This may be review for some of you. But I'd like to go over this for those of you who have some confusion about when to use a comma or period or what when writing dialogue.
First of all, there are two types of dialogue tags: “said” tags and “action” tags.
A said tag assigns the dialogue to a speaker by using the word “said” or a variation of that word (asked, yelled, whispered, etc). A said tag is connected to the dialogue with a comma, unless the dialogue is a question or requires an exclamation point. When using a said tag, the pronoun must be lowercase unless you are using a proper name. Pay attention to the underlined parts of the examples below for proper punctuation.
Sample said tags:
“I’m sorry,” the girl said.
“I am the President of the United States,” Abraham said.
“What do you want?” she asked.
“What do you want?” Kate asked.
“Leave me alone!” he screamed.
“Leave me alone!” Mike screamed.
“I can’t believe I’m telling you this,” Mindy said, “but I’m one of them.” (In this example, the said tag interrupted the dialogue, so a comma was used on the other side of the said tag since the sentence wasn't over yet. If you do this, make sure the interruption falls in a natural place for your character to pause. Read the dialogue out loud to see what sounds best.)
“I can’t believe I’m telling you this,” Mindy said. “I’m one of them.” (Here the said tag came between two complete sentences.) Mindy took a deep breath and said, “I can’t believe I’m telling you this, but I’m one of them.” (The “Mindy took a deep breath” part of the example is what's called an action tag. But if you combine action with a said tag, like I did in this example, you need to punctuate the sentence like you would for a said tag.)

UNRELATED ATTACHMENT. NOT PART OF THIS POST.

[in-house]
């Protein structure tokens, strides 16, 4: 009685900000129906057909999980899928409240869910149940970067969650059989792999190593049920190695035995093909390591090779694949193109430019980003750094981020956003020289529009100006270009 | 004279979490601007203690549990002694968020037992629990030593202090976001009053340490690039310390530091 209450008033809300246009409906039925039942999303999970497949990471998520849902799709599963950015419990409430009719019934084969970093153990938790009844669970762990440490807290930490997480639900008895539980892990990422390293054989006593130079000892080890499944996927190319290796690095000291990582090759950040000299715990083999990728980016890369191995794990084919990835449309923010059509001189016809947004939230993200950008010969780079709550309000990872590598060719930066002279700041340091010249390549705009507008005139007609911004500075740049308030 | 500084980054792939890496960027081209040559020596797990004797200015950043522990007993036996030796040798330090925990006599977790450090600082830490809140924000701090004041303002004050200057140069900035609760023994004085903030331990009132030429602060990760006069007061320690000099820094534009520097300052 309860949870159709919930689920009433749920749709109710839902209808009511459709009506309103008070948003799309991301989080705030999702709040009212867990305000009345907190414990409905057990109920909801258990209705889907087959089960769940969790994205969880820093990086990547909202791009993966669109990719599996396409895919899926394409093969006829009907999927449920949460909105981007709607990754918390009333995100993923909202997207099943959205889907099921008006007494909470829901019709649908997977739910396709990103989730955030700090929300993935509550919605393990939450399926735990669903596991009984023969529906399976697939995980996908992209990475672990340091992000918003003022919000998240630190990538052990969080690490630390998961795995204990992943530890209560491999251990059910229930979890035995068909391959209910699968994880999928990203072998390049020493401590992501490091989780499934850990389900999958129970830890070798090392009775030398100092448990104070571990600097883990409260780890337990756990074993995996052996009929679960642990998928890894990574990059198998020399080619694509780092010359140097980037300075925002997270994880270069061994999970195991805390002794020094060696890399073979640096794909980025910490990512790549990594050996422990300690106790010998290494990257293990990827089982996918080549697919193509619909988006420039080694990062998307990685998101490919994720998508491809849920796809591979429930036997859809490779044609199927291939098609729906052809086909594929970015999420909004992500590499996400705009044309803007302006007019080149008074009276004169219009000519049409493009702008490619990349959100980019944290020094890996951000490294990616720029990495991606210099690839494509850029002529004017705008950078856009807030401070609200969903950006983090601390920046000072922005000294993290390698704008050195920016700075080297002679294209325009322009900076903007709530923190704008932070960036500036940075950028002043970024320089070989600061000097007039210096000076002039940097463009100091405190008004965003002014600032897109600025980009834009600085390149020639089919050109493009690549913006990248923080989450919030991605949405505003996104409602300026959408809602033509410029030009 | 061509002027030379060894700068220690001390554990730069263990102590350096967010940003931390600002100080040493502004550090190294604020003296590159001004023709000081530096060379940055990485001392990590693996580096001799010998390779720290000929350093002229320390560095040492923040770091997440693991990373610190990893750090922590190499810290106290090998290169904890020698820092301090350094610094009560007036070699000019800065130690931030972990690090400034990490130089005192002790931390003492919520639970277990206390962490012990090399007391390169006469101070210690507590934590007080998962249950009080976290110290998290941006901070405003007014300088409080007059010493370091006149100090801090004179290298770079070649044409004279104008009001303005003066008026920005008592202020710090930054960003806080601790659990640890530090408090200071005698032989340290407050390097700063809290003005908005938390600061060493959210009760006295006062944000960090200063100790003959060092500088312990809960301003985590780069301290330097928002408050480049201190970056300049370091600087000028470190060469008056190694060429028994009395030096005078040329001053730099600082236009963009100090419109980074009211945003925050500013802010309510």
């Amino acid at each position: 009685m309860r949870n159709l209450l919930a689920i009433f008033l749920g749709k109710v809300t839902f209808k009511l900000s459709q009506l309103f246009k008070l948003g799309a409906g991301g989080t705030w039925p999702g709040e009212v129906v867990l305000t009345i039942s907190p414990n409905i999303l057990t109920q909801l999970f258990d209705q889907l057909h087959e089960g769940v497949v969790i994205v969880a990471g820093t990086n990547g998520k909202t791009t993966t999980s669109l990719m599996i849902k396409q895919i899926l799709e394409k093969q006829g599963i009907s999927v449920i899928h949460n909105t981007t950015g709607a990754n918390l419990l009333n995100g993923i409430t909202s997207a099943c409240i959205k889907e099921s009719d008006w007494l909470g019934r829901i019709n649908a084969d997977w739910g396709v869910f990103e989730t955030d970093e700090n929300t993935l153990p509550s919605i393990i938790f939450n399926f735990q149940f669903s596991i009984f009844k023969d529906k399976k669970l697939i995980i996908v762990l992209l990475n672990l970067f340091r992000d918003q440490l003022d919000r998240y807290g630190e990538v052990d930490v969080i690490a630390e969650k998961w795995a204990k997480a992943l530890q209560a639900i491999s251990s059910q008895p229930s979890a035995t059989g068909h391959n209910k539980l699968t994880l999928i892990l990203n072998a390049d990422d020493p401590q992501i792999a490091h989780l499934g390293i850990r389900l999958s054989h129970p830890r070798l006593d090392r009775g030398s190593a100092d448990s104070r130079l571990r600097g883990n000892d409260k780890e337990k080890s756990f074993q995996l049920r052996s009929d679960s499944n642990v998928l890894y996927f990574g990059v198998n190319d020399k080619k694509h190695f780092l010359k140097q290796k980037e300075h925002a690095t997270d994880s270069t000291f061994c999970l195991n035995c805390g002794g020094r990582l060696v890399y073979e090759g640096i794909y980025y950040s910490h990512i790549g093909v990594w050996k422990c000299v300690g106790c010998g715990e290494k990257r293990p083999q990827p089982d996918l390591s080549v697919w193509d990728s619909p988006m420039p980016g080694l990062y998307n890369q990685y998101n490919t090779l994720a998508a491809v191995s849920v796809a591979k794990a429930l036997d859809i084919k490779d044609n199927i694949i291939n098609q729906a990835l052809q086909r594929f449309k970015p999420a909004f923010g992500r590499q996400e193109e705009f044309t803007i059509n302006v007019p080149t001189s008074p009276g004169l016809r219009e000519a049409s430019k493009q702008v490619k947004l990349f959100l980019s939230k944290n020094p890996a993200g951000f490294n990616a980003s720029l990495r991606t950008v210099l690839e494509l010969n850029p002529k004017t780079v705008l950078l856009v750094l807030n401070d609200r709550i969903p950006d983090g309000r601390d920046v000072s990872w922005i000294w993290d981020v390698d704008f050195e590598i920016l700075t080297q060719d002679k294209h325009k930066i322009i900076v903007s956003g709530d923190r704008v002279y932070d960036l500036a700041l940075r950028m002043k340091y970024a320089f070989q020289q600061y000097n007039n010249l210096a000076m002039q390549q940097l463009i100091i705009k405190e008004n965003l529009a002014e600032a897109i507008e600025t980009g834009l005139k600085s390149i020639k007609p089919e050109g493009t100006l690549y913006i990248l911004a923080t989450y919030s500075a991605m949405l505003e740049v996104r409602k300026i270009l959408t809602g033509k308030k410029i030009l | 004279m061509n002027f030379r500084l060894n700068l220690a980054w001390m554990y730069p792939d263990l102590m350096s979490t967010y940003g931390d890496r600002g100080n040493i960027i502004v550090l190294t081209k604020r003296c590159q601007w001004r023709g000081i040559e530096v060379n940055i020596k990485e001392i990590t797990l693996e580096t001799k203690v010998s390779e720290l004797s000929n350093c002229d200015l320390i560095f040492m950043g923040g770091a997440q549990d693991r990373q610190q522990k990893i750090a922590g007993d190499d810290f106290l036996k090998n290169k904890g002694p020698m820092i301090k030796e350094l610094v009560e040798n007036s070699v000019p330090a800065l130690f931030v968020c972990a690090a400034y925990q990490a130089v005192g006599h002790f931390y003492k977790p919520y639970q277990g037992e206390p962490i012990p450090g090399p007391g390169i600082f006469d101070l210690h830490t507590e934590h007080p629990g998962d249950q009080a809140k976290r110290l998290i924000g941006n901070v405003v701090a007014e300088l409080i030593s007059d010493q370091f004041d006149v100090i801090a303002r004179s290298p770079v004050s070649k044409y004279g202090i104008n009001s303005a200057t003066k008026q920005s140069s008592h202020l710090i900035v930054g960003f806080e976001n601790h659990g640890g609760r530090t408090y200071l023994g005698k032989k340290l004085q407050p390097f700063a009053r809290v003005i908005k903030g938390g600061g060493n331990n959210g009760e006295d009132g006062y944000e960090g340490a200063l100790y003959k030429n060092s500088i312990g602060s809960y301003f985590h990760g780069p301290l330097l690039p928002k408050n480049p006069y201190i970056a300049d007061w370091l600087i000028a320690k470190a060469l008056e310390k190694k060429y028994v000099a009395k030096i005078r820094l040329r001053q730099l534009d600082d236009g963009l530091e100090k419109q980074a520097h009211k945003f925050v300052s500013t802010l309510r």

An action tag is a complete sentence that identifies the speaker by what they are doing. Because we see a character’s action in the same paragraph as dialogue, we know they are the speaker. Since action tags are sentences, they are punctuated like sentences.
Sample action tags:
Krista rolled her eyes and sighed. “What do you want, Paul?”
“Get out!” Beth slammed the door in her mother’s face.
“If you want to come, get in.” Kyle opened the car door. “Just don’t be mad at me if you get in trouble for missing curfew.”
“If you want to come, get in,” Kyle opened the car door, “but don’t be mad at me if you get in trouble for missing curfew.” (This example used an action tag to interrupt the sentence.)
In special cases when an action interrupts dialogue in a quick way, you can use em dashes to set this off. Since the break belongs to the sentence, rather than the dialogue inside, the em dashes must appear outside the quotation marks.
“Before we start”—the knight plunged one of the blades into the grassy soil—“we need to go over the basics.”
Any questions? And tricky sentences you're unsure how to punctuate?